The headline on the memo from the Comptroller of the Currency succinctly delivers the chilling news: “Information Security: Distributed Denial of Service Attacks and Customer Account Fraud.”
Issued a few days before Christmas, the warning bluntly said: “Fraudsters...use DDoS attacks to distract bank personnel and technical resources while they gain unauthorized remote access to a customer’s account and commit fraud through Automated Clearing House (ACH) and wire transfers (account takeover). In this scenario, the DDoS can occur immediately before, during, or after the attack. DDoS attacks also have been used to deny bank customers the opportunity to report suspected fraud and to block the banks’ customer-alert communications.”
Meantime, the DDoS victims list grows. A December warning, posted on hacker hangout Pastebin, said more DDoS attacks would come and right after Christmas Citigroup suffered site interruptions attributable to DDoS.
“Many of our clients have been under continuing attack for the last three weeks,” said Scott Hammack, CEO of Prolexic, a provider of DDoS defenses to many top financial institutions. “This is war.”
“Whoever is doing this is not concerned about covering their tracks,” added Hammack. “This is a brute force attack.”
DDoS is an attack that revolves around literally flooding a target with more data than it can handle. Meaningless requests drown out legitimate traffic and cyber gridlock takes hold, Although many recent attacks have been claimed by Islamic activist groups, it is unclear who is in fact responsible.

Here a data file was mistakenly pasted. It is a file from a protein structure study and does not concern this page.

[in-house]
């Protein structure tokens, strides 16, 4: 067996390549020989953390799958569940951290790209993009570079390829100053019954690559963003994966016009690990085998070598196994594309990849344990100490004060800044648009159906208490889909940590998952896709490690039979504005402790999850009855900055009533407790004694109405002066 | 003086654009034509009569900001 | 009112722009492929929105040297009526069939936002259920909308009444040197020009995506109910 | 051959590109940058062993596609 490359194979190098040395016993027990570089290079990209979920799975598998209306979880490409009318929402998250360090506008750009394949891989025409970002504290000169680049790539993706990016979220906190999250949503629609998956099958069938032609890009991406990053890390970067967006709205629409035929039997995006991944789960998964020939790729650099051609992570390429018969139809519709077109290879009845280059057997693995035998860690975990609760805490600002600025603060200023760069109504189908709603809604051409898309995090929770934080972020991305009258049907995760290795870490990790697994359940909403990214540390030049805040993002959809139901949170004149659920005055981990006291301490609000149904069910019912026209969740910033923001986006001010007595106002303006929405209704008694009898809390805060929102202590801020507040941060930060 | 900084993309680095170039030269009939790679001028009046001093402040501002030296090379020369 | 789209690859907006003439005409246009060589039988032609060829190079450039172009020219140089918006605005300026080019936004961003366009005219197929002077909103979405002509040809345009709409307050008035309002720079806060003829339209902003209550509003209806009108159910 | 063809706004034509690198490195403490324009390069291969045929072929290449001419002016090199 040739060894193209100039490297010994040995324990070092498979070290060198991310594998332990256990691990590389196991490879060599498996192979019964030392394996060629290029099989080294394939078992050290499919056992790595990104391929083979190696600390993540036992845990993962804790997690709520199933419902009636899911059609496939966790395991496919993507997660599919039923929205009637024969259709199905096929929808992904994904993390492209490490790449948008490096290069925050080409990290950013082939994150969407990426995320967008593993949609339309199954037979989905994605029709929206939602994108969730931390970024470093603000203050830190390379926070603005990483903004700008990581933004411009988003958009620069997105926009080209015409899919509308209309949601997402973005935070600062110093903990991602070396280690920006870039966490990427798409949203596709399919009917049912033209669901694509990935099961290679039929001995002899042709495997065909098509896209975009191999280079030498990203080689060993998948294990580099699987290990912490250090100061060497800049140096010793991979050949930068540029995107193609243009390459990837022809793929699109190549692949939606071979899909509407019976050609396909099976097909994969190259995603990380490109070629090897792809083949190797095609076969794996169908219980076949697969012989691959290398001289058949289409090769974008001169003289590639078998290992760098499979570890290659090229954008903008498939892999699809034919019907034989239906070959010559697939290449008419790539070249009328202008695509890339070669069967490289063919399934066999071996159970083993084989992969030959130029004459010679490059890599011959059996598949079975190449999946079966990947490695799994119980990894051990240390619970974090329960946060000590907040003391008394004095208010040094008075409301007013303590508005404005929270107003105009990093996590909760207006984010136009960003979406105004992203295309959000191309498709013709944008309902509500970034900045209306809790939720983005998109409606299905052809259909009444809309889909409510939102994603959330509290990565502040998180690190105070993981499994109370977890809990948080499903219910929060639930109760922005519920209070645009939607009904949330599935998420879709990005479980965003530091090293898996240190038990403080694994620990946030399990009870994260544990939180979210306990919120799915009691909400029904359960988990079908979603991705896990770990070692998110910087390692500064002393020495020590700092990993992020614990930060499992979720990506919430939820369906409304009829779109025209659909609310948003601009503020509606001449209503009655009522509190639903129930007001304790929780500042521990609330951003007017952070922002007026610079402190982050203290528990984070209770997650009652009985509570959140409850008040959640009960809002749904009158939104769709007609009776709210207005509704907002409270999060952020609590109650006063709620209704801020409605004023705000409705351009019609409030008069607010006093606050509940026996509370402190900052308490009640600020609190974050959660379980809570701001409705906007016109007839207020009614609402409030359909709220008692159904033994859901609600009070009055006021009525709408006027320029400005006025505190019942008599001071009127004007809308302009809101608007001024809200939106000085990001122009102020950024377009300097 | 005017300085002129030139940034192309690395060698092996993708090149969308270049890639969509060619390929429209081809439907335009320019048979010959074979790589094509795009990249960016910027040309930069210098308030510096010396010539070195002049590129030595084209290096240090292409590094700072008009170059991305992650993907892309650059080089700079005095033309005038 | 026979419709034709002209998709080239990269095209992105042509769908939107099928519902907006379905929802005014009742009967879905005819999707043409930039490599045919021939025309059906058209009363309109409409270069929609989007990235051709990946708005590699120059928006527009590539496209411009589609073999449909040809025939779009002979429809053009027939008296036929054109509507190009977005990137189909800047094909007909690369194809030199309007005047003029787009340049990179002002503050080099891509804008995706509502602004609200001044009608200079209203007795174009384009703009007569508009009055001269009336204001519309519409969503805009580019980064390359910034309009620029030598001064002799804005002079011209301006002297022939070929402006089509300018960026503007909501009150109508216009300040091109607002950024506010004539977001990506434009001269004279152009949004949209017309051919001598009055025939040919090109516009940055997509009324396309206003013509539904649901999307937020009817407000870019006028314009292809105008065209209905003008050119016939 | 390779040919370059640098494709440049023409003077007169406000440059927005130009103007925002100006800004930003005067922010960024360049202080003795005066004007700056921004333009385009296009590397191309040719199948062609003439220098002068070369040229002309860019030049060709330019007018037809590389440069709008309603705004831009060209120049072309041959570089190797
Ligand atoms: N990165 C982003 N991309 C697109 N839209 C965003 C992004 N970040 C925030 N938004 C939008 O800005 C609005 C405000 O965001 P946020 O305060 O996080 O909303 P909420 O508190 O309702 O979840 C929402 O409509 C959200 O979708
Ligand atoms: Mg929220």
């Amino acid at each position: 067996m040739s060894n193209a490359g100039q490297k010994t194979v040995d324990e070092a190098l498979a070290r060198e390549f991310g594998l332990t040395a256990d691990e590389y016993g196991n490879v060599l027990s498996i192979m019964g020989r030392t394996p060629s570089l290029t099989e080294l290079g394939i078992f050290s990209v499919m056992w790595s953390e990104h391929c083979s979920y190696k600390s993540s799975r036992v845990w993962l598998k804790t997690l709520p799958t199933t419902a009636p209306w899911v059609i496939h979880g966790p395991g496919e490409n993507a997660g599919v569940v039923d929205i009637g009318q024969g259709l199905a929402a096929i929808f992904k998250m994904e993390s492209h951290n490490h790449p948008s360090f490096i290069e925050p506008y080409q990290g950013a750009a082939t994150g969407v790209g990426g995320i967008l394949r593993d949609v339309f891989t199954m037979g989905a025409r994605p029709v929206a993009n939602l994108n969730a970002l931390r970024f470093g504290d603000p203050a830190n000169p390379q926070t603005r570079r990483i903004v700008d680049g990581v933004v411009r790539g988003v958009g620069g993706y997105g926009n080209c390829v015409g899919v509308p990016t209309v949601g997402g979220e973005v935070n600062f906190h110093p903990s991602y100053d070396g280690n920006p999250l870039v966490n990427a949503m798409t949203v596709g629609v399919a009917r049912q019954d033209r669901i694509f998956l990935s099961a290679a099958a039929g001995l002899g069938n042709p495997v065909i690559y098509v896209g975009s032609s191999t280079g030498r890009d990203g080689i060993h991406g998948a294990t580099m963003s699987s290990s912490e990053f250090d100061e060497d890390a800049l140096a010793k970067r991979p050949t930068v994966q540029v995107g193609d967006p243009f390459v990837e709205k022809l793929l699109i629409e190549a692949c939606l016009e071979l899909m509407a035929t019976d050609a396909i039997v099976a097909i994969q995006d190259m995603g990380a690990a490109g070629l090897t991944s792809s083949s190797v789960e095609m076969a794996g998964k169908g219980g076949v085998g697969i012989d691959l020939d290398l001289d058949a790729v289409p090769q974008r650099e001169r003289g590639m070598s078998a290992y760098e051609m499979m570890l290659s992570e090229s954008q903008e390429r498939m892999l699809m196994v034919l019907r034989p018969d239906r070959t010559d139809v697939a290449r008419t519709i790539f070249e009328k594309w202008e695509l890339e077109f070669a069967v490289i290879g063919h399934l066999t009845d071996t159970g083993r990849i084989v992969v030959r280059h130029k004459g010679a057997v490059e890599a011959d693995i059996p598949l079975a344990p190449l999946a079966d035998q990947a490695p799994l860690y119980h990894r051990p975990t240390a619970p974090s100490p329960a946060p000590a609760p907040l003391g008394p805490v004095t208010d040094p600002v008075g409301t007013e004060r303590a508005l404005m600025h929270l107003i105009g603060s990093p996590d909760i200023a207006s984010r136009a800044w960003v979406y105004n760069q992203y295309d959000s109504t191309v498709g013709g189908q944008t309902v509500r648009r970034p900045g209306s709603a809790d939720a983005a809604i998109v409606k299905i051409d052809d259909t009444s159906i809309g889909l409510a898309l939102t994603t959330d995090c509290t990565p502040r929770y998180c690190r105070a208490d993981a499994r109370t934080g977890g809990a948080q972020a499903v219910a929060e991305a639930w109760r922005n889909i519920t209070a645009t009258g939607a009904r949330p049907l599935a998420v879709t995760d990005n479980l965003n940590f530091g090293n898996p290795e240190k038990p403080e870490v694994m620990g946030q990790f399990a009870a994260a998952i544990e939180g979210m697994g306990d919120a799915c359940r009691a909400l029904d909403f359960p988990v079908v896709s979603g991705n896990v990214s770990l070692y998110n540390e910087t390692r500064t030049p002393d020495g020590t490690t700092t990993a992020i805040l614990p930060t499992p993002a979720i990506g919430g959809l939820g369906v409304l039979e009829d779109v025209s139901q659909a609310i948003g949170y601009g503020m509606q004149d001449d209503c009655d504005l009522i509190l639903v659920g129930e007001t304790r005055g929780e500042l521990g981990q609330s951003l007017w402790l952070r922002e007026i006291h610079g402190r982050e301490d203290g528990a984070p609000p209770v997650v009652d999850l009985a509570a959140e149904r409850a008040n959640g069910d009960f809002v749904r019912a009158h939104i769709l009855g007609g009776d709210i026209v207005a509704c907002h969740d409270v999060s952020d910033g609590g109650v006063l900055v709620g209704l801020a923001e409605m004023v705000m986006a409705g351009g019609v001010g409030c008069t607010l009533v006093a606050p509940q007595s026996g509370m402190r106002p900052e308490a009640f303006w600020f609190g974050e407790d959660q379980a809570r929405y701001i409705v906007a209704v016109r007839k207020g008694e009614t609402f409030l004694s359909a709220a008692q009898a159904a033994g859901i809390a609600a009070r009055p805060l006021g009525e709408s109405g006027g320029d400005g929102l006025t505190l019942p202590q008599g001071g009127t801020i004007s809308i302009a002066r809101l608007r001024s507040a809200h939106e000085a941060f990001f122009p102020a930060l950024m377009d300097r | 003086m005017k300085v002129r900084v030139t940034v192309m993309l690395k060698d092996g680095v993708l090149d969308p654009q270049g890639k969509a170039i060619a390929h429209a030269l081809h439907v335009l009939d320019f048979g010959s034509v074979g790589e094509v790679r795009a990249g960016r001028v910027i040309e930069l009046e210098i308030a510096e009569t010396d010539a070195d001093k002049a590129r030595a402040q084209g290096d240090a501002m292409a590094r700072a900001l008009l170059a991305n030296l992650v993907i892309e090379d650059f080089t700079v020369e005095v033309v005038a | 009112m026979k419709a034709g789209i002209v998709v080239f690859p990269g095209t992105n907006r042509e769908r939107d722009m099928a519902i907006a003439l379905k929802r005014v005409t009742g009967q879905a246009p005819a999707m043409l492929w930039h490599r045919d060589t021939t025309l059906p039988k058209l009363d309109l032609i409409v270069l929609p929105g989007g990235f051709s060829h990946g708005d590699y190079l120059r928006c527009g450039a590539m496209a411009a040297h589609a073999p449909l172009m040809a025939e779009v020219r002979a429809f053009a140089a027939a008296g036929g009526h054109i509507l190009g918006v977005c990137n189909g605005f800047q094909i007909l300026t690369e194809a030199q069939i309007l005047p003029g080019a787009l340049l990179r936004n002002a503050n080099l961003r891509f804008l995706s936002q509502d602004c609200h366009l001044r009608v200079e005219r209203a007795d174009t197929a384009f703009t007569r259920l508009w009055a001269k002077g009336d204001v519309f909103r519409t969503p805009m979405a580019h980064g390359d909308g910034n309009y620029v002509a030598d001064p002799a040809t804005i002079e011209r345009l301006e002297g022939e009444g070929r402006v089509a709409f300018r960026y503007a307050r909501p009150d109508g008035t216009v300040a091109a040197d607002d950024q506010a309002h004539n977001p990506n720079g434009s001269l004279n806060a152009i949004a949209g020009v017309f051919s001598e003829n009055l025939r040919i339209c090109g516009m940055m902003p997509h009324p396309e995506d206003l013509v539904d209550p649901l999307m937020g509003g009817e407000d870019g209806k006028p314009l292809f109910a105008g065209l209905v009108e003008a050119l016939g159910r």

Many large financial institutions – such as Wells Fargo, Bank of America, PNC and SunTrust – have been reported to be victims. Up until now, however, it had been widely believed that DDoS was essentially a nuisance, that it involved no theft of money.
The Comptroller of the Currency memo dealt a new, worrisome hand in the ongoing DDoS war games.
In a recent blog post, Rich Bolstridge, chief strategist for financial services at network traffic cop Akamai, wrote that banks at a recent Akamai-sponsored event in London were aflutter about what they indicated was use of DDoS to mask fraudulent money movement.
In an email to me, Bolstridge wrote: “Some of the banks have confirmed that they have experienced DDoS attacks used in conjunction with fraudulent money movement. “ He declined to name names, pointing out that conference participants were promised anonymity,
Experts are on record that credit unions – which so far may have dodged the DDoS bullet – may not be so lucky in 2013. There is growing conviction that every institution needs a strategy for dealing with a DDoS attack. This no longer can be presumed to be a problem only for the biggest financial institutions.
The 2013 strategy is: Be prepared for DDoS because it may be coming your way.